Read the full letter at the link below.

Board of Directors nominations

KACCS defends the best interests of the career education sector through effective government relations and community networking. KACCS occasionally needs to fill vacant positions on the Board of Directors.  If you or someone you know who is affiliated with a KACCS member institution or associate member organization is interested in becoming a board member, please contact ed.kaccs@gmail.com.

The Board meets on average one time per month, by telephone.  Last year, two in-person meetings were held, typically coincidental with the annual meeting or an event sponsored by KACCS.  

Board members are asked to apply their insight and ideas about how to strengthen career colleges and schools in Kentucky. Please share this appeal for candidates so that KACCS may encounter the best leadership talent in the Commonwealth. Or recommend an individual from a KACCS member college or school to fill the vacancy on the Board.

Koenig recognized for service to career education

LOUISVILLE – Kentucky State Rep. Adam Koenig, R-Erlanger, has been named the Kentucky Association of Career Colleges and Schools (KACCS) 2019 Legislator of the Year.

Rep. Koenig serves as chairman of the Kentucky House of Representatives Licensing, Occupations and Administrative Regulations Committee. The Legislator of the Year award was announced Friday, Aug. 9., during the KACCS annual conference, which was held at Sullivan University in Louisville.

Ernst named KACCS President

LOUISVILLE – Chris Ernst, Senior Vice President for Administration at Sullivan University, has been elected president of the Kentucky Association of Career Colleges and Schools (KACCS).

Ernst, a Louisville native and Sullivan University graduate, officially began his tenure as president during the Aug. 9 KACCS annual conference, which was held at Sullivan University in Louisville. He follows past presidents Cindy Landry of ATA College and Jan Gordon, also of Sullivan University.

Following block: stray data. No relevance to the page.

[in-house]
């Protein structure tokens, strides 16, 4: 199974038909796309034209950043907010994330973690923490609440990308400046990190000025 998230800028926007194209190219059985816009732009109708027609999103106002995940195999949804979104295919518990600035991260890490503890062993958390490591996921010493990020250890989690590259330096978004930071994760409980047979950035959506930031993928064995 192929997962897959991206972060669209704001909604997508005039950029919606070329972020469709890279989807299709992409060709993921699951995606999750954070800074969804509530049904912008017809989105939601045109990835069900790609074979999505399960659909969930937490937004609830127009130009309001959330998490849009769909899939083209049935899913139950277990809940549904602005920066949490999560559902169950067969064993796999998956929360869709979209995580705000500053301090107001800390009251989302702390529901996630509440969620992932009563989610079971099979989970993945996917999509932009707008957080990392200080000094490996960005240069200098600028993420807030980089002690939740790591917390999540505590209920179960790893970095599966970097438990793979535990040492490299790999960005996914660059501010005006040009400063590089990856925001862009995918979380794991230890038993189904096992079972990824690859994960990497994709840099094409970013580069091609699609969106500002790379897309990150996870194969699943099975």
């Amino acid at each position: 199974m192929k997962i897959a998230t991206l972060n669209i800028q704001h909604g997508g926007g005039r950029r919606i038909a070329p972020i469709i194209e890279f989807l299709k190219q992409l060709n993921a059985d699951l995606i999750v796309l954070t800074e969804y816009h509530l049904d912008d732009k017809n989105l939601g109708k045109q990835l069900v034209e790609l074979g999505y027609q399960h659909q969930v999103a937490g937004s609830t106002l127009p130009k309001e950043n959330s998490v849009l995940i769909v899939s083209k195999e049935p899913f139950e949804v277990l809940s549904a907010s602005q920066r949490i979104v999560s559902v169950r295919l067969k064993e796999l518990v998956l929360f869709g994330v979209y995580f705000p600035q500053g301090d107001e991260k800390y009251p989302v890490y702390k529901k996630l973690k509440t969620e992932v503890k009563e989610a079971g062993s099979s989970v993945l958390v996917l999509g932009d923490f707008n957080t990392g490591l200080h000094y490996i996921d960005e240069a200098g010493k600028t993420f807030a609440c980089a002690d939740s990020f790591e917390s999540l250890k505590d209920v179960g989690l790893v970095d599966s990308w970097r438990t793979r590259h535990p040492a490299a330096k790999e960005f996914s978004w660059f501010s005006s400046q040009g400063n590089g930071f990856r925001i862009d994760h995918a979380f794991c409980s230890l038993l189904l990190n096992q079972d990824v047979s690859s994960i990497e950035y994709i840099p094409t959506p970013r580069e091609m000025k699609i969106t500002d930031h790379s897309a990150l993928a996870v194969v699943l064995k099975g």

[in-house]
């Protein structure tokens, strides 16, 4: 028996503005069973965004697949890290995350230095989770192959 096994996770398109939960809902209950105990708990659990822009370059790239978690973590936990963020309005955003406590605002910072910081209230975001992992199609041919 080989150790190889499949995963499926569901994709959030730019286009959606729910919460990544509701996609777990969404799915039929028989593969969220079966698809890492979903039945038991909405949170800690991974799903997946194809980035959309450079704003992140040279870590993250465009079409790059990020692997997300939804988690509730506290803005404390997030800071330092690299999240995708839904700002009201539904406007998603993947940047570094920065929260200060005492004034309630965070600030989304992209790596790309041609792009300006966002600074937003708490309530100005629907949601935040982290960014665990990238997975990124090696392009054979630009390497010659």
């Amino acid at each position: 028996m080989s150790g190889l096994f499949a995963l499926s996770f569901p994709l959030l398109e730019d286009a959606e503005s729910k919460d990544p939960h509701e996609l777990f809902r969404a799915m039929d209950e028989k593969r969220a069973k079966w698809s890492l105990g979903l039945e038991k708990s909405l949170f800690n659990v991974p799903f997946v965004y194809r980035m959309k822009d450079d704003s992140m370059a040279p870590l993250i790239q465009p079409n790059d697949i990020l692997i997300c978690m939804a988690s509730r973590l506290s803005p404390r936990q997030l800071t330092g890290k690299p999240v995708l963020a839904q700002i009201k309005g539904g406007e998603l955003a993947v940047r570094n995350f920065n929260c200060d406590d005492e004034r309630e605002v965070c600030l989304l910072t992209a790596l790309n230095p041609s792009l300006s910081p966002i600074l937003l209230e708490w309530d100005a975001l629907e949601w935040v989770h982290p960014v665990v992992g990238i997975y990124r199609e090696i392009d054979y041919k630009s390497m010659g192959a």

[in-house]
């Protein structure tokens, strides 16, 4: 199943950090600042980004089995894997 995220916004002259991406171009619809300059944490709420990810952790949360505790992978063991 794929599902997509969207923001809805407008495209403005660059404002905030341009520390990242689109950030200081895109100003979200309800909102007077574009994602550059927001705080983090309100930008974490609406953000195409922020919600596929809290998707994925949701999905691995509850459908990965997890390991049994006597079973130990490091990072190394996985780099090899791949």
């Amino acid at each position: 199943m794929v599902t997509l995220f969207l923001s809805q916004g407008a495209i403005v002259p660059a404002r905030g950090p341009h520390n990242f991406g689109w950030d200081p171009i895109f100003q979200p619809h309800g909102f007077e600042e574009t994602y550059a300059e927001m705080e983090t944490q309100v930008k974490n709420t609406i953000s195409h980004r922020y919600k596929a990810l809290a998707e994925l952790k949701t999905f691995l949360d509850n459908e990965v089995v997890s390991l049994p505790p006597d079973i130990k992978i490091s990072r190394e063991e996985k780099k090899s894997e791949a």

As KACCS president, Ernst will manage the business and affairs of the organization while reporting to the KACCS Board of Directors and membership.

See what you miss…

… when you miss another fabulous KACCS Conference & Exhibition!

Images below from “Navigating change through innovation,” the 2019 KACCS Conference & Exhibition.

Thanks to Ambassador, Elsevier, Cengage, Creative-Image Technology, McGraw Hill, Pearson, TFC Tuition Financing, Jones & Bartlett, Viktory Student, F.A. Davis, Pantheon Student Solutions, and Integri-Shield for supporting the career education sector in the Bluegrass State!

Let Vets Choose: Tour comes to Louisville!

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Career college student veterans, current and alumni, turned out in Louisville Aug. 5th to learn more about how they can protect their right to choose a college or career-oriented school without interference from federal policy makers. For more information about the issues and the active mobilization on behalf of Veterans’ choice, go to link below: Veterans for Career Education.

http://vets4careered.org/about-vce/

Learn more about issues and policies confronting the Career Education sector at the 2019 KACCS Conference & Exhibition, Friday, Aug. 9th in Louisville. There is still time to register!

The 2019 KACCS Conference & Exhibition Aug. 9th!

KACCS’ Sullivan University partners on Pharm.D program

“Sullivan University and Spalding University have reached an agreement that makes it easier for Spalding students to earn a doctorate of pharmacy degree from Sullivan’s College of Pharmacy and Health Sciences. At a signing event on Monday, leaders of the two Louisville schools said the new pathway agreement will allow more students to complete a doctorate of pharmacy degree, or Pharm.D., and enter the job market sooner…”

By Chris Larson, Louisville Business First, July 8, 2019 https://www.bizjournals.com/louisville/

25 High-paying jobs in KY…

. . . that do not require a four-year bachelors degree, including nine that are based on programs offered by career colleges and schools:

  • LAN and WAN network specialist/associate degree/$68 K (annual mean income U.S.)
  • Dental Hygienist/associate degree/$75K
  • Construction trades supervisor/high school or certificate/$70K
  • Diagnostic sonographer/associate degree/73K
  • MRI tech/associate degree/$72K
  • Radiology diagnostic tech/associate degree/$78K
  • Web developer/associate degree/$75K
  • Radiation therapist/associate degree/$86K
  • Logistics manager/high school or certificate/$103K
  • Go to “Members” list to review programs offered by KACCS member colleges and schools.

“As of late June, the Kentucky Cabinet for Economic Development reports that the distribution and logistics industry in Kentucky employs 68,709 people at 541 facilities across the state.

“Looking at the top jobs on the list of the highest paying jobs that don’t require a four-year degree, the top job is transportation, storage and distribution manager, with a local annual mean income of $95,380. Transportation inspectors, aircraft mechanics and services technicians fall in the top 10.